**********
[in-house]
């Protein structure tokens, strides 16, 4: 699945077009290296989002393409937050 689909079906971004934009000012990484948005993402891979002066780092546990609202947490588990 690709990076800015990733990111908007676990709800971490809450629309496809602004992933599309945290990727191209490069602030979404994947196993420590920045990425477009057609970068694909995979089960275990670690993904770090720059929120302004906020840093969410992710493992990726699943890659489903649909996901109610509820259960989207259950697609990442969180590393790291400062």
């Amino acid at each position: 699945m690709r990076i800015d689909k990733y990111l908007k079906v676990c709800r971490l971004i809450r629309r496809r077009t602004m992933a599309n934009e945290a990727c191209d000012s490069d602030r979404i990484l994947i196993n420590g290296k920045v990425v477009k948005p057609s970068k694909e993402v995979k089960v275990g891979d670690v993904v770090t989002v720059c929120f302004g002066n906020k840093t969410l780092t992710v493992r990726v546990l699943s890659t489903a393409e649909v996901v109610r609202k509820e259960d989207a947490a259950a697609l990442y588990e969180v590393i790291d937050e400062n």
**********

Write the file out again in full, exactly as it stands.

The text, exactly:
[in-house]
């Protein structure tokens, strides 16, 4: 699945077009290296989002393409937050 689909079906971004934009000012990484948005993402891979002066780092546990609202947490588990 690709990076800015990733990111908007676990709800971490809450629309496809602004992933599309945290990727191209490069602030979404994947196993420590920045990425477009057609970068694909995979089960275990670690993904770090720059929120302004906020840093969410992710493992990726699943890659489903649909996901109610509820259960989207259950697609990442969180590393790291400062």
């Amino acid at each position: 699945m690709r990076i800015d689909k990733y990111l908007k079906v676990c709800r971490l971004i809450r629309r496809r077009t602004m992933a599309n934009e945290a990727c191209d000012s490069d602030r979404i990484l994947i196993n420590g290296k920045v990425v477009k948005p057609s970068k694909e993402v995979k089960v275990g891979d670690v993904v770090t989002v720059c929120f302004g002066n906020k840093t969410l780092t992710v493992r990726v546990l699943s890659t489903a393409e649909v996901v109610r609202k509820e259960d989207a947490a259950a697609l990442y588990e969180v590393i790291d937050e400062n």